WI: Real Health Care for All Workers

After the botched Massachusetts health care bill, it's nice to see Wisconsin is stepping up with a really bold health care plan. Backed by unions, businesses and municipalities, a bipartisan group of Wisconsin legislators introduced one of the most comprehensive health care proposals in the country-- one that would cover every employee in the state much like the existing workers compensation and unemployment insurance systems. An actuarial study done in 2003 estimated that employers would have to pay about $300 per month, while employees and dependents would pay a yearly deductible of $300 for a single person or $600 for a family. The Wisconsin AFL-CIO has this analysis which points out that it's the very ambition of the plan that will make the plan affordable for both employers and employees:
[V]oluntary purchasing pools don’t work, because they are inevitably subject to “adverse selection”: only groups with above average costs want to participate. “Consumer-driven” or “market” reforms simply shift costs to individuals and ration access to health care according to wealth: none of these approaches increases access to quality health care, improves our health care system, or reduces overall costs... [The proposed plan] dramatically reduces administrative costs by standardization. (Currently, about 20 to 30% of the cost of health care in the United States is for administration—much of which is simply figuring out who is to pay what for every single health care encounter. What a waste! In contrast, administrative costs for Medicare and for the single-payer Canadian health care system are about 3%.) It establishes a group large enough to bargain effectively with pharmaceutical companies for significantly reduced prescription drug prices and to establish common quality standards for hospitals and health care providers which can control and significantly reduce costs... We would avoid the problems of adverse selection which have undermined just about every effort to organize voluntary buying pools, since the Wisconsin Health Care Plan would include all employers. This proposal, paired with a similar publicly-funded plan for those not covered through employment (paid for by reduced public expenditures for Medicaid and Badgercare), would not only solve our health care crisis, it could also be a powerful tool for economic development. Imagine if we could tell current Wisconsin employers, or firms thinking of expanding or locating in Wisconsin , that their health care costs for employees would be lower than in other states, that the quality of care would be higher—and that they would have no administrative costs for the health care of their workers!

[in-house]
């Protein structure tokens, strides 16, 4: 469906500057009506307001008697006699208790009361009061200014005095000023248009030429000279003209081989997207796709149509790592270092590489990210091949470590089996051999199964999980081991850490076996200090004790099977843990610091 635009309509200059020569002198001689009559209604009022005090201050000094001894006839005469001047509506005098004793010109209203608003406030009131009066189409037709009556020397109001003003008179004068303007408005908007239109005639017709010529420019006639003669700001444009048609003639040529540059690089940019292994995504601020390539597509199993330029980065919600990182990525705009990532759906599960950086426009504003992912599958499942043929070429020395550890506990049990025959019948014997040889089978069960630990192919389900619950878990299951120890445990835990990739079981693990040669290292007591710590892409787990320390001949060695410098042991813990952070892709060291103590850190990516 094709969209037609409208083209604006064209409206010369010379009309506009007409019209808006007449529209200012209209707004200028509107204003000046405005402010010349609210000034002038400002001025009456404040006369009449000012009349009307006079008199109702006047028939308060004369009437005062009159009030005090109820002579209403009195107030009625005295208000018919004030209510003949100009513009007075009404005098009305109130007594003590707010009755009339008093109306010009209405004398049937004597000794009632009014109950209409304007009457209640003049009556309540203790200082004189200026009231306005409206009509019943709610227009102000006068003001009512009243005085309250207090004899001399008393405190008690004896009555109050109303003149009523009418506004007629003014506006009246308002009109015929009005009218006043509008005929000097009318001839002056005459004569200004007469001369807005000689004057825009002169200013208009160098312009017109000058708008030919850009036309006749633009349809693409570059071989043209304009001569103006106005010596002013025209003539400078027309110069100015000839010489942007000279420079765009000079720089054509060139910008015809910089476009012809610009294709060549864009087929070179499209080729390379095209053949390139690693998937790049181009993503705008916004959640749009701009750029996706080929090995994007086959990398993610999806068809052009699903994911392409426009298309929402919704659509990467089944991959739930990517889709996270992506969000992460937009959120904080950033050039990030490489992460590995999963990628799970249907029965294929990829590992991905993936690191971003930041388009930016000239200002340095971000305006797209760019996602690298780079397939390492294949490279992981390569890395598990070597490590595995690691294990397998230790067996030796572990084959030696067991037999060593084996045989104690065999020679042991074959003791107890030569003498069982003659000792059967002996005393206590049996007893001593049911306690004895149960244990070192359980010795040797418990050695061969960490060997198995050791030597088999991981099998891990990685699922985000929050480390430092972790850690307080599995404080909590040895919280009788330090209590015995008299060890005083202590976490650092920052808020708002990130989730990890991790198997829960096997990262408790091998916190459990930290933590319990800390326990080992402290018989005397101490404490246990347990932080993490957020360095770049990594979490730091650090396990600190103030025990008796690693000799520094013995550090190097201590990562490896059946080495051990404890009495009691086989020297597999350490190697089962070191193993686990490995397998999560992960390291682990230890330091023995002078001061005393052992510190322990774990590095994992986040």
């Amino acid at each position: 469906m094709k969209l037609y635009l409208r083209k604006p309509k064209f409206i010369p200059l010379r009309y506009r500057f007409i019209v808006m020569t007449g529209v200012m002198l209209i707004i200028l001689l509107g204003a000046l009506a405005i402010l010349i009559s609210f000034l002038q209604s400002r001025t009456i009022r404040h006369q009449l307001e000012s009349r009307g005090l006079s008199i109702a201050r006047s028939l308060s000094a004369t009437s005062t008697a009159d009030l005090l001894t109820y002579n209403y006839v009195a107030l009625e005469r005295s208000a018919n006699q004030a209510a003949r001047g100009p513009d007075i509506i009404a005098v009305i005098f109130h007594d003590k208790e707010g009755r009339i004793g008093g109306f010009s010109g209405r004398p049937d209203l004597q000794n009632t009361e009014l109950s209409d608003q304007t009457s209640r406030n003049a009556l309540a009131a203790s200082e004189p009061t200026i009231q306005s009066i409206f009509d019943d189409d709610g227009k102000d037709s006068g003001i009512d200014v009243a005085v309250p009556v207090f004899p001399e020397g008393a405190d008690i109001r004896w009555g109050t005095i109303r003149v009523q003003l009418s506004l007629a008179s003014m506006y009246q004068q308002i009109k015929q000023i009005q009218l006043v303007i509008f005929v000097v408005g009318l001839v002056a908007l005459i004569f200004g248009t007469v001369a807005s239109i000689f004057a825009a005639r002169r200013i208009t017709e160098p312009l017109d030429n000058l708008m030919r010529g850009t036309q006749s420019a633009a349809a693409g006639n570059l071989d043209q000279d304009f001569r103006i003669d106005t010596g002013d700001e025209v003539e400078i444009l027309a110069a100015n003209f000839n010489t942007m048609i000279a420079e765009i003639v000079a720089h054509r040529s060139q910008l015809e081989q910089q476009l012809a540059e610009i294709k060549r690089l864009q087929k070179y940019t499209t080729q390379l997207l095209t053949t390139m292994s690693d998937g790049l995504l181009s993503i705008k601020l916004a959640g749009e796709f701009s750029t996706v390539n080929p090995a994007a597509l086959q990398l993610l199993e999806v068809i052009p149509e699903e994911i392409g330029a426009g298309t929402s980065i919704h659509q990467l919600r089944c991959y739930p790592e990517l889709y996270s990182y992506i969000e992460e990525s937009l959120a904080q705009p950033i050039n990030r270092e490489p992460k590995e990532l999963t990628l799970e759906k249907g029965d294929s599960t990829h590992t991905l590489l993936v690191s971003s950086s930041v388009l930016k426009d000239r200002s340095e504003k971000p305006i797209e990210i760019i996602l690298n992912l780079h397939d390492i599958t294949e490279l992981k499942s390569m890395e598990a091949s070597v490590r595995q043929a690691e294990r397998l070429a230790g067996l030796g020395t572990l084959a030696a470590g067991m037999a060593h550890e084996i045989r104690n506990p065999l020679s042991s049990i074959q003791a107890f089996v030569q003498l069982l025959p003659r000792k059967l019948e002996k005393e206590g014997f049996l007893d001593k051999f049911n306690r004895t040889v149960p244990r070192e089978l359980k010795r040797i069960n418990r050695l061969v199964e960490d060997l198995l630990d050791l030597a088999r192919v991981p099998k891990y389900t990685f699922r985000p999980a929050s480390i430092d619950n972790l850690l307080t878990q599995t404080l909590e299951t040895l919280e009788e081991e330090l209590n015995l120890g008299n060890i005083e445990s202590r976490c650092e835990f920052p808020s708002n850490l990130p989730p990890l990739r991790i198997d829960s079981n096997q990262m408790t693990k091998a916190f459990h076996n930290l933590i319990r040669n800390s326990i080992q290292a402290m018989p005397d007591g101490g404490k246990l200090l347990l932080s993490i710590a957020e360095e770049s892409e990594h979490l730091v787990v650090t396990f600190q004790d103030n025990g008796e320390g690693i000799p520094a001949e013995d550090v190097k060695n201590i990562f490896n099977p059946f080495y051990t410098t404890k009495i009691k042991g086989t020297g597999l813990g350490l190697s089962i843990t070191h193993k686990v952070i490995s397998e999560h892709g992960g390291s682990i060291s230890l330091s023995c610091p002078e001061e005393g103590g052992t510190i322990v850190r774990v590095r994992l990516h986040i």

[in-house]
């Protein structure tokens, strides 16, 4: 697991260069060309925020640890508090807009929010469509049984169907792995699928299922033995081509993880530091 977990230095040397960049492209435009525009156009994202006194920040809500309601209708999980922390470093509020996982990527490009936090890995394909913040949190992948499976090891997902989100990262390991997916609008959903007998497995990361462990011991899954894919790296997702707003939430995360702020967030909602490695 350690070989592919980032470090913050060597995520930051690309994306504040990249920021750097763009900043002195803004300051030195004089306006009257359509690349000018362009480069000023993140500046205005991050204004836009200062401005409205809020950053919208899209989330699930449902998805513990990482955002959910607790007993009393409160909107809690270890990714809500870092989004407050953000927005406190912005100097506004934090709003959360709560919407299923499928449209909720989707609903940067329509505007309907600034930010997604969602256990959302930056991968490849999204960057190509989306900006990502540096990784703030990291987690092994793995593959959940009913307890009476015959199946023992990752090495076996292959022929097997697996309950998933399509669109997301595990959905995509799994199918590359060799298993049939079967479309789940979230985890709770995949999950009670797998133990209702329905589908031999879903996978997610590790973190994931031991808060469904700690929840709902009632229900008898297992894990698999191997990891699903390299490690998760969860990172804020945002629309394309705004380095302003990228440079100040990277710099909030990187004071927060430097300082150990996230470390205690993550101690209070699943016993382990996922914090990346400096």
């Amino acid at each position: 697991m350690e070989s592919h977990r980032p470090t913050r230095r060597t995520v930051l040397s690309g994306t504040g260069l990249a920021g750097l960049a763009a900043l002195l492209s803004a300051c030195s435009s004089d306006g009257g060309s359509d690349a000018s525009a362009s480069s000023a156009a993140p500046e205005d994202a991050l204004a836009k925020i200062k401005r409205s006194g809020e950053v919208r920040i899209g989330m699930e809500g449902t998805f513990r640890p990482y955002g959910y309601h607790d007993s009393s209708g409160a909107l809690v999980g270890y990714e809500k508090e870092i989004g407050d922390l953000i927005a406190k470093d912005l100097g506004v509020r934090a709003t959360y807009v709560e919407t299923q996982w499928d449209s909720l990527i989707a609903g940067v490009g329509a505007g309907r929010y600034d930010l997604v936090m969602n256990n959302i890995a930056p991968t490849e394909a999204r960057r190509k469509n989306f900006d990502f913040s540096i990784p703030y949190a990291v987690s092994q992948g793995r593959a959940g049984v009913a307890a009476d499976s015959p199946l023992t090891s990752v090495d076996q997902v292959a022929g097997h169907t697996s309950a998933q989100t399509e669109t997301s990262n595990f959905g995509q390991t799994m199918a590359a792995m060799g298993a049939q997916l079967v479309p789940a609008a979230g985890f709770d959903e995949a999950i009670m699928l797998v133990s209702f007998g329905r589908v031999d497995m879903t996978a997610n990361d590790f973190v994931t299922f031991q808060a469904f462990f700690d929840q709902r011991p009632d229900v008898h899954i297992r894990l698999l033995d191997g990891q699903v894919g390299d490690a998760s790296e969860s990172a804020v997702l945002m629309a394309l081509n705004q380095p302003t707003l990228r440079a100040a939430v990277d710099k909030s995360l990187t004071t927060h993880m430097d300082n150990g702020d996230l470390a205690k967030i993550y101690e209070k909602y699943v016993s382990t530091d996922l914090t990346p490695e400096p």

Now, this is a health care vision that takes the debate beyond incremental reforms; it holds employers responsible for providing health care, but offers the carrot to responsible employers of reduced costs and not being undercut by companies that just dump their health care costs on emergency rooms. The bill is being introduced too late to be passed this legislative session, but wil no doubt help define the election races this fall for the legislature-- and hopefully those candidates who refuse to sign up won't be coming back for January 2007.